In the six days since the 2016 presidential election ended, students and faculty members have expressed differing perspectives—all primarily negative—on the election of Donald J. Trump. Many are protesting the results, some fearing the future, and others working to mend the divisions within the country. Faculty and student groups across Boston College are hosting discussions, holding open houses, and emailing students to invite them to vent, reflect, and debate.
This afternoon, Eradicate BC Racism is holding a “Stand Against Hate Rally” in the O’Neill Plaza. The rally will begin at 4:30 p.m.
According to the event’s Facebook page, the rally is meant to stand in solidarity with students who have been “victimized or continue to fear the prospect of targeted violence” following the election results.
“In the face of such hatred, neutrality is acceptance,” the event’s Facebook page said. “None of us can afford to opt out. It’s time to permit ourselves to take a stand.”
Eradicate is planning to give students the opportunity to speak at the rally as well.
Throughout the last week, over 200 faculty and staff signed a letter to the editor that encouraged students and staff to engage in discussion concerning the election. According to the letter, faculty members hope that the country’s differences in political ideals will not lead to bullying, intimidation, or intolerance.
Several academic departments held forums for students to discuss the election and sent out emails addressing the results.
On Friday, students met with a group of faculty members from the history department to discuss the Trump presidency.
“In this case, respecting all opinions is a catch-22. There is no precedent on how to approach it.”
—Allison Adair, an English professor at Boston College
At the meeting, students and faculty expressed disdain for the media’s coverage of the election. Many students felt that major outlets did not adequately inform voters, as many news sources chose to focus on covering the scandals and rhetoric of each candidate rather than their policy proposals and platforms.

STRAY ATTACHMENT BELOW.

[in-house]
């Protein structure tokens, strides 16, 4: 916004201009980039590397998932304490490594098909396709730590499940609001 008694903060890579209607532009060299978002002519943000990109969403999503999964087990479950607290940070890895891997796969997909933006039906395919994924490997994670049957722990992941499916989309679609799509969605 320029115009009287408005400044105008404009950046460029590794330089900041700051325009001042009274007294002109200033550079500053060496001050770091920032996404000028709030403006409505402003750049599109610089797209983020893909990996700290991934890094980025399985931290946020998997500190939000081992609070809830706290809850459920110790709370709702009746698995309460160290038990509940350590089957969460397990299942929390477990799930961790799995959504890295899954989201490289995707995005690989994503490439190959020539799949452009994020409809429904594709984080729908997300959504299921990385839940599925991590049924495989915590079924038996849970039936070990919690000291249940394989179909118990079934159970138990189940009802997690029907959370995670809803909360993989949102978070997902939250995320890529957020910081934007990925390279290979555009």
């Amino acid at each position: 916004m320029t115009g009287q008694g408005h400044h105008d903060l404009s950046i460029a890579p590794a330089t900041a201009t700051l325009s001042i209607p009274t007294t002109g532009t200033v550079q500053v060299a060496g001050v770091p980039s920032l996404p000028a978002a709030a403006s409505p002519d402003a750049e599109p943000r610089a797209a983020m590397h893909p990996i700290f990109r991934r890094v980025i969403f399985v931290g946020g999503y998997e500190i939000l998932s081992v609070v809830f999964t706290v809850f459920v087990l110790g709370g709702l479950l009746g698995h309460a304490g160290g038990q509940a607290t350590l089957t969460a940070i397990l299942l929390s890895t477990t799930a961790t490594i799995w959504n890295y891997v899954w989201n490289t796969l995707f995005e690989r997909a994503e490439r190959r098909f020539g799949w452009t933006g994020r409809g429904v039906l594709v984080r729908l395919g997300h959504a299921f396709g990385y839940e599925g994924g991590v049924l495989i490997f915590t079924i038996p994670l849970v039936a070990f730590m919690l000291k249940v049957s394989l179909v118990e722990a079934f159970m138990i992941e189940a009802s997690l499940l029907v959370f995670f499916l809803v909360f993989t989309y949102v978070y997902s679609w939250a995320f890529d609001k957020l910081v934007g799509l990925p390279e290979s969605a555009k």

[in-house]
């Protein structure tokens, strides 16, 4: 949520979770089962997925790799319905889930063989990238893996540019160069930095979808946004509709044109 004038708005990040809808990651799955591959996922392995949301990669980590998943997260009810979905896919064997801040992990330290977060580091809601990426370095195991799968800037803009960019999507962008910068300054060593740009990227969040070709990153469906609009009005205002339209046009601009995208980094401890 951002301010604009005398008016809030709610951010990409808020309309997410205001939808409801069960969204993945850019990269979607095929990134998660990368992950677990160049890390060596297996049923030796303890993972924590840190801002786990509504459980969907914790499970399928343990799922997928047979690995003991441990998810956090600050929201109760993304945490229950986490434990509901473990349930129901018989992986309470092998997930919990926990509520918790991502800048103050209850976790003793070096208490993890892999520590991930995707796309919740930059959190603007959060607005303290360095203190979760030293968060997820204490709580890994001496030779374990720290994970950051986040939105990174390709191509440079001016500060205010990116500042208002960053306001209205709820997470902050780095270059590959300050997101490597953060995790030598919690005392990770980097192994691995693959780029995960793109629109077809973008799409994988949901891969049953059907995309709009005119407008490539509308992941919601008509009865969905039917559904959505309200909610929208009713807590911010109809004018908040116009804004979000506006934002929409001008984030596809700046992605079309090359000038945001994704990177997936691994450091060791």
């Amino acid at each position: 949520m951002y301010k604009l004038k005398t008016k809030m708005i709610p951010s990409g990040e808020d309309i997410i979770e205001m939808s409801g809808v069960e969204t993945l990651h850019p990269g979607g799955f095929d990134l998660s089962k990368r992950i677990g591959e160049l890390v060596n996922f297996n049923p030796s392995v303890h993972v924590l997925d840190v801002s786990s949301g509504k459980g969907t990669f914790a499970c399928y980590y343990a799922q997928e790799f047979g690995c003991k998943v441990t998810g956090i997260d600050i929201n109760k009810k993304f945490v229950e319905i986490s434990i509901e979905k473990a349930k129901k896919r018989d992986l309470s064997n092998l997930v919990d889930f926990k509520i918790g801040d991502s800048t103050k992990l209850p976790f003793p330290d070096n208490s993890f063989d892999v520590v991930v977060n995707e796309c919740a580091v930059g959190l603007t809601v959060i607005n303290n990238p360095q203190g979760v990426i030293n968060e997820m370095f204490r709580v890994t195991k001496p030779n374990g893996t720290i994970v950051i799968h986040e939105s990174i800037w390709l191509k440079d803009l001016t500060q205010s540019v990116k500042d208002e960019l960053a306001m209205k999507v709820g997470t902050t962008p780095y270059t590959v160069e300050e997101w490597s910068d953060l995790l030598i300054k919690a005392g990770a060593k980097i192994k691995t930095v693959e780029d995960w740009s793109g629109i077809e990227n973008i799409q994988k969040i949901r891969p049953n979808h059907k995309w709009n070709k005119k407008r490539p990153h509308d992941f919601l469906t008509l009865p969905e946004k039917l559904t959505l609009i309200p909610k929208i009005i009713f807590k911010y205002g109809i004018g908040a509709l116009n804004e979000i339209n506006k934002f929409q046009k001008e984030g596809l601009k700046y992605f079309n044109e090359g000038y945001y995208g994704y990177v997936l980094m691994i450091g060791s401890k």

Some students noted a tangible difference on campus since Wednesday. Several expressed that they now, more than ever, do not feel welcome at BC. They think that the election of Trump demonstrates that many Americans hold values that contradict the supposed foundation of the country, like discrimination against minority groups.
Andy Boynton, the dean of the Carroll School of Management, sent an email to students on Nov. 11 acknowledging the powerful emotions that many students are feeling. Boynton noted the current divide in the United States and encouraged students to use discourse, thoughtfulness, and compassion when dealing with sensitive issues.
He urged students to engage positively and compassionately with one another, regardless of the differences that many may face.
“We do so in the spirit of Boston College, which calls on each of us to search for truth, wisdom, and understanding, and to act reflectively and respectfully,” Boynton said in the email.
On Monday afternoon, Gregory Kalscheur, S.J., the dean of the Morrissey College of Arts and Sciences, also sent an email to MCAS students regarding the election. He noted the Society of Jesus’ goal of “reconciliation based on justice, faith, and solidarity with those most in need.”
Kalscheur encouraged students to take into account other people’s feelings and emotions before passing judgement.
“In the midst of our nation’s divisions and questions, I pray that all of us in the Boston College community will be open to the call to contribute to the work of healing and reconciliation based on justice, faith, and solidarity,” he said in the email.
Allison Adair, an English professor, posted five fliers throughout Stokes South on Friday afternoon, signing her name as an ally for students feeling upset or scared from the results of the election, and encouraging students and faculty who were also allies to sign it.
Adair had heard several stories of discrimination and hostile acts toward students both on and off campus. She wanted to figure out a way to help students on a small scale. Adair was also frustrated that neither the University nor the Morrissey College of Arts and Sciences released a statement on the election. In response, Adair decided to post the fliers. She also posted the fliers out of concern that many of her first-year students may not necessarily know where to go for support if they need it.